Also, don’t think that surgical repair will automatically improve your respiratory function. One study noted that lung capacity actually decreased by 8% after surgery, meaning that aerobic exercise is very important whether you have the surgical repair or not!
If you are unaccustomed to any cardiovascular exercise, focus on doing 1-2 sessions per week for only 10-15 minutes. After this feels comfortable, you can build up slowly to the recommended duration of 30 minutes 3 times per week.
#4 – Stretching Exercises
The exercise that is required to improve your condition doesn’t have to be intense. Stretching techniques can be employed to expand your chest and help improve pectus excavatum as well. These stretching routines can help improve posture, which is a major side effect of this condition. Improving your posture can definitely improve the quality of your life.
The stretching doesn’t have to specifically be designed for pectus excavatum, although ensuring that focus remains on chest expansion is important. Simply attending your local Yoga class a few times a week can make a big difference. However, if you want a specific routine to improve your condition directly, make sure to check this site out.
One thing that we’d like to note with that routine: they recommend holding the stretch for as little as 8 seconds for 3 total sets. Instead, we recommend holding each stretch for a minimum of 30 seconds per stretch and keeping the 3 total sets. Doing this routine each day will be quick and easy and improve your condition!
#5 – Breathing Exercises
Breathing techniques should be employed when stretching and at various other times throughout the day. The first thing to ensure is that you maintain proper posture while doing these breathing exercises. These techniques are basically the most essential for the treatment of pectus excavatum, regardless of how serious the condition is, as you can read about here.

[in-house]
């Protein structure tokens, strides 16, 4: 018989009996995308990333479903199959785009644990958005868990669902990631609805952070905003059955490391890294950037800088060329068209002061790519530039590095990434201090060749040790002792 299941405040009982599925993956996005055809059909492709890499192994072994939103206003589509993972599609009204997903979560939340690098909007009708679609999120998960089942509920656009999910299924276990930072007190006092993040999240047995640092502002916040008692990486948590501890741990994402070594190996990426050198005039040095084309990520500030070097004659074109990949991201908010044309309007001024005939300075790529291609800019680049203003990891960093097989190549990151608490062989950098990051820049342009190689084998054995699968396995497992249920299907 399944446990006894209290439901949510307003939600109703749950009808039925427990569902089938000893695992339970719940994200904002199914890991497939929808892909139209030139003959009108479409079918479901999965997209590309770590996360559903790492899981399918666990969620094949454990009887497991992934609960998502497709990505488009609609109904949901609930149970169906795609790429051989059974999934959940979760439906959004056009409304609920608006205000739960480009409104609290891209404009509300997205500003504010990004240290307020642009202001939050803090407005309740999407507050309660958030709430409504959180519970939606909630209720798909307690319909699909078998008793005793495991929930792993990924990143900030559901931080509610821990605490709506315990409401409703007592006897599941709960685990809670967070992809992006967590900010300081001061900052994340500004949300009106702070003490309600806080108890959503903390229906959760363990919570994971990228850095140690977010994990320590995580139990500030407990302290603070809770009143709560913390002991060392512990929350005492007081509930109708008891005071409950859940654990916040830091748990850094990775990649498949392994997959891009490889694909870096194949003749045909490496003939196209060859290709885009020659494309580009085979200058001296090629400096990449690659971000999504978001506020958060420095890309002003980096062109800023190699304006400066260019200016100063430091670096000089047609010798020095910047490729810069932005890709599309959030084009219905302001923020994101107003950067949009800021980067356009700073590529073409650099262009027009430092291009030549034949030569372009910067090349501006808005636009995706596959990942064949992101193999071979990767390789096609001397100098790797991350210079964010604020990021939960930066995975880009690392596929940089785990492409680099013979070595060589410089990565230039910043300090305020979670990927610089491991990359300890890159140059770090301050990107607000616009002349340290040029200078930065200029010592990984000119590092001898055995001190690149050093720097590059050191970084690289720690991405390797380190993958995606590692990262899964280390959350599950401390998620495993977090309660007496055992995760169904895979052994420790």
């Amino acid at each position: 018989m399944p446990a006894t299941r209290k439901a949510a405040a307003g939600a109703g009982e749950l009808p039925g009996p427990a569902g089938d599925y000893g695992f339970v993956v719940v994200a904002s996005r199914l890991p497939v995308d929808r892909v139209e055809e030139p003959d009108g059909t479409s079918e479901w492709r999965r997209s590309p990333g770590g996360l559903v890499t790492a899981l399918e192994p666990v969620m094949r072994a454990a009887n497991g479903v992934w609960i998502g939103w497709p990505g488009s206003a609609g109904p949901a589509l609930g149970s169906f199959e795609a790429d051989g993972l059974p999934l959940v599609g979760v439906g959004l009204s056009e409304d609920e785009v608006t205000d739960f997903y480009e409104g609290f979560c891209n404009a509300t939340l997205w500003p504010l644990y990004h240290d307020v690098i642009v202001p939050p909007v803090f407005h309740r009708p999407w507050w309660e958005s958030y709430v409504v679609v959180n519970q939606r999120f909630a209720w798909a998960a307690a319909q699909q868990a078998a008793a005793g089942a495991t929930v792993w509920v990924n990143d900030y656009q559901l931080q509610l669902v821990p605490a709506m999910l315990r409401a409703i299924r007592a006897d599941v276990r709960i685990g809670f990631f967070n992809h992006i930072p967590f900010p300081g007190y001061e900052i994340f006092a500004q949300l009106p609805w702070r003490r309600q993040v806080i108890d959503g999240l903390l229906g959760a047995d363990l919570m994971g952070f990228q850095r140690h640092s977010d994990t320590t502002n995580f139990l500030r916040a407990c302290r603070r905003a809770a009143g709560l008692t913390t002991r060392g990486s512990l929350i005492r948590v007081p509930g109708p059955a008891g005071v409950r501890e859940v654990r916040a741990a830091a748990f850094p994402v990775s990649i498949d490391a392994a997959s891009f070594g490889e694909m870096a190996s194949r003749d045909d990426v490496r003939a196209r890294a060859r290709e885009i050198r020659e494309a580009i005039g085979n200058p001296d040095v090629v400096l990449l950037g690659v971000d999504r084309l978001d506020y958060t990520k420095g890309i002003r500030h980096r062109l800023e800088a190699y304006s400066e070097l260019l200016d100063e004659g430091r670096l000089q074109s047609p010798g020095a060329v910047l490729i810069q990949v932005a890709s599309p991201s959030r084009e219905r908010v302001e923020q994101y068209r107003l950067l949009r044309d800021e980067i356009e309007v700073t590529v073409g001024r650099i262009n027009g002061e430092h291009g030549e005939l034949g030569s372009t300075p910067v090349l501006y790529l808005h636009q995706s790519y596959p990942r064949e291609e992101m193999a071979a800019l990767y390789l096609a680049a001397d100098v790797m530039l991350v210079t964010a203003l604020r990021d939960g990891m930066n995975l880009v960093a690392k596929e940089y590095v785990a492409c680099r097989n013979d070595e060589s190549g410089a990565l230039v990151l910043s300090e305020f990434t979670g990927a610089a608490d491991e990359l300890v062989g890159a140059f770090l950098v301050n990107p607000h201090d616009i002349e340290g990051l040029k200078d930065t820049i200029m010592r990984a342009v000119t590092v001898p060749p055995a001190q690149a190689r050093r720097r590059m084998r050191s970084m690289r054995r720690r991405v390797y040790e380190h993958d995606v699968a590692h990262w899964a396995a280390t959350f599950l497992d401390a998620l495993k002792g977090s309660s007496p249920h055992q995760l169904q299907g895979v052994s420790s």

The first technique is to just ensure that you focus on deep breaths to expand your chest. In addition to the strength training and cardiovascular exercise, your lung function will be improved and your condition will improve as well. Breathe in as deep as you can and release the air slowly.
Once this feels comfortable, you can focus on holding in deep breaths for 5-10 seconds at a time. This helps keep your chest expanded instead of expanding and contracting immediately. This makes for a great stretch for all the internal musculature of your chest cavity, which can help pectus excavatum.
It’s important to know that these breathing techniques can cause pain in some with severe cases of pectus excavatum. For those that experience pain, you can still do these exercises but focus on breathing in just deep enough to ward off pain and still expand your lungs and chest cavity.
#6 – Strength Training For Your Core
Training your core is just as important as training your chest and upper back muscles. Your abs, obliques, and lower back make a huge difference on whether or not you have good posture. Focusing on movements that can improve posture directly and expand your chest can be a win-win. Here are few exercises that can strengthen your core and work on your posture at the same time:
- Side Plank
One thing that you might want to avoid is traditional crunch-style exercises that focus on collapsing your shoulders forward to crunch your abs and make them flex. What this does it create a posture that you already experience too often: shoulders too far forward with a collapsed chest.
Instead, focusing on movements like Plank will allow you to strengthen your abs without bringing your shoulders forward. Supermans will also help your posture by keeping your upper back contracted and opening your chest while flexing your lower back muscles to strengthen them.
The best pectus excavatum exercises are going to be the ones that can produce results without causing pain. Depending on the severity of your condition, these non-invasive exercises can improve your condition or slow its deterioration.
If you still require surgical repair, the majority of these exercises will be important for the rehabilitation afterward. Either way, it’s important to make these exercises an important part of your treatment in your daily life. They can do wonders!